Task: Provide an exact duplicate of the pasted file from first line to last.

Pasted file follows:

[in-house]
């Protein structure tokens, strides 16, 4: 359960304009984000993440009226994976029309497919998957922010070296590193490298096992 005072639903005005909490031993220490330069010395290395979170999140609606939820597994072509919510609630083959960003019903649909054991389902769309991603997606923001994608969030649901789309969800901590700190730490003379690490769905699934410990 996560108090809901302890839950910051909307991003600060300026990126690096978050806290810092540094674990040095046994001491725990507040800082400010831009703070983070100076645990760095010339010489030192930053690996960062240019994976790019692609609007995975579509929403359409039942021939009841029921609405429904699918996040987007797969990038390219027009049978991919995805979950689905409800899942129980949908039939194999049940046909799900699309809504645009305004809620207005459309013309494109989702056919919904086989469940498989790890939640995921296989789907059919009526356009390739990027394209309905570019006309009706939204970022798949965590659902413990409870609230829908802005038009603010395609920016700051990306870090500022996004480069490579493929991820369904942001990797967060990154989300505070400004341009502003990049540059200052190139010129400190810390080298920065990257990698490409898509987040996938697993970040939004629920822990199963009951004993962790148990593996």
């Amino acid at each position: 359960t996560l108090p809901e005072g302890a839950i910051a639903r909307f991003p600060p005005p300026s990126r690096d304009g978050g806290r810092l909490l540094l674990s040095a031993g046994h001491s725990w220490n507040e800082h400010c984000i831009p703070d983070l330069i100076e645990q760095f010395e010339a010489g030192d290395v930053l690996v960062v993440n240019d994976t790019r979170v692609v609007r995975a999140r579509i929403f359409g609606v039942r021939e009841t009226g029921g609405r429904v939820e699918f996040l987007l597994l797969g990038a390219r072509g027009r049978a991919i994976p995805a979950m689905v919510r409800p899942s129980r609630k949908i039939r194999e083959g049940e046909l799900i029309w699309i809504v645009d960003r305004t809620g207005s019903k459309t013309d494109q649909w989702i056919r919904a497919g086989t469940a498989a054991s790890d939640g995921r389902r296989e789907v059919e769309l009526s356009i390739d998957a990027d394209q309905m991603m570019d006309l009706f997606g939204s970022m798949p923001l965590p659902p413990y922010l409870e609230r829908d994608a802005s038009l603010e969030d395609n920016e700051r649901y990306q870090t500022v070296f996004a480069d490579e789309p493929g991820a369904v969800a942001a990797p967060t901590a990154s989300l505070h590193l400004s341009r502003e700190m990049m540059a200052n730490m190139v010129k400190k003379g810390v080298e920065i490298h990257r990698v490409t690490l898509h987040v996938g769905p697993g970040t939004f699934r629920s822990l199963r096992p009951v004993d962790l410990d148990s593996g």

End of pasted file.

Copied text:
[in-house]
């Protein structure tokens, strides 16, 4: 359960304009984000993440009226994976029309497919998957922010070296590193490298096992 005072639903005005909490031993220490330069010395290395979170999140609606939820597994072509919510609630083959960003019903649909054991389902769309991603997606923001994608969030649901789309969800901590700190730490003379690490769905699934410990 996560108090809901302890839950910051909307991003600060300026990126690096978050806290810092540094674990040095046994001491725990507040800082400010831009703070983070100076645990760095010339010489030192930053690996960062240019994976790019692609609007995975579509929403359409039942021939009841029921609405429904699918996040987007797969990038390219027009049978991919995805979950689905409800899942129980949908039939194999049940046909799900699309809504645009305004809620207005459309013309494109989702056919919904086989469940498989790890939640995921296989789907059919009526356009390739990027394209309905570019006309009706939204970022798949965590659902413990409870609230829908802005038009603010395609920016700051990306870090500022996004480069490579493929991820369904942001990797967060990154989300505070400004341009502003990049540059200052190139010129400190810390080298920065990257990698490409898509987040996938697993970040939004629920822990199963009951004993962790148990593996």
């Amino acid at each position: 359960t996560l108090p809901e005072g302890a839950i910051a639903r909307f991003p600060p005005p300026s990126r690096d304009g978050g806290r810092l909490l540094l674990s040095a031993g046994h001491s725990w220490n507040e800082h400010c984000i831009p703070d983070l330069i100076e645990q760095f010395e010339a010489g030192d290395v930053l690996v960062v993440n240019d994976t790019r979170v692609v609007r995975a999140r579509i929403f359409g609606v039942r021939e009841t009226g029921g609405r429904v939820e699918f996040l987007l597994l797969g990038a390219r072509g027009r049978a991919i994976p995805a979950m689905v919510r409800p899942s129980r609630k949908i039939r194999e083959g049940e046909l799900i029309w699309i809504v645009d960003r305004t809620g207005s019903k459309t013309d494109q649909w989702i056919r919904a497919g086989t469940a498989a054991s790890d939640g995921r389902r296989e789907v059919e769309l009526s356009i390739d998957a990027d394209q309905m991603m570019d006309l009706f997606g939204s970022m798949p923001l965590p659902p413990y922010l409870e609230r829908d994608a802005s038009l603010e969030d395609n920016e700051r649901y990306q870090t500022v070296f996004a480069d490579e789309p493929g991820a369904v969800a942001a990797p967060t901590a990154s989300l505070h590193l400004s341009r502003e700190m990049m540059a200052n730490m190139v010129k400190k003379g810390v080298e920065i490298h990257r990698v490409t690490l898509h987040v996938g769905p697993g970040t939004f699934r629920s822990l199963r096992p009951v004993d962790l410990d148990s593996g």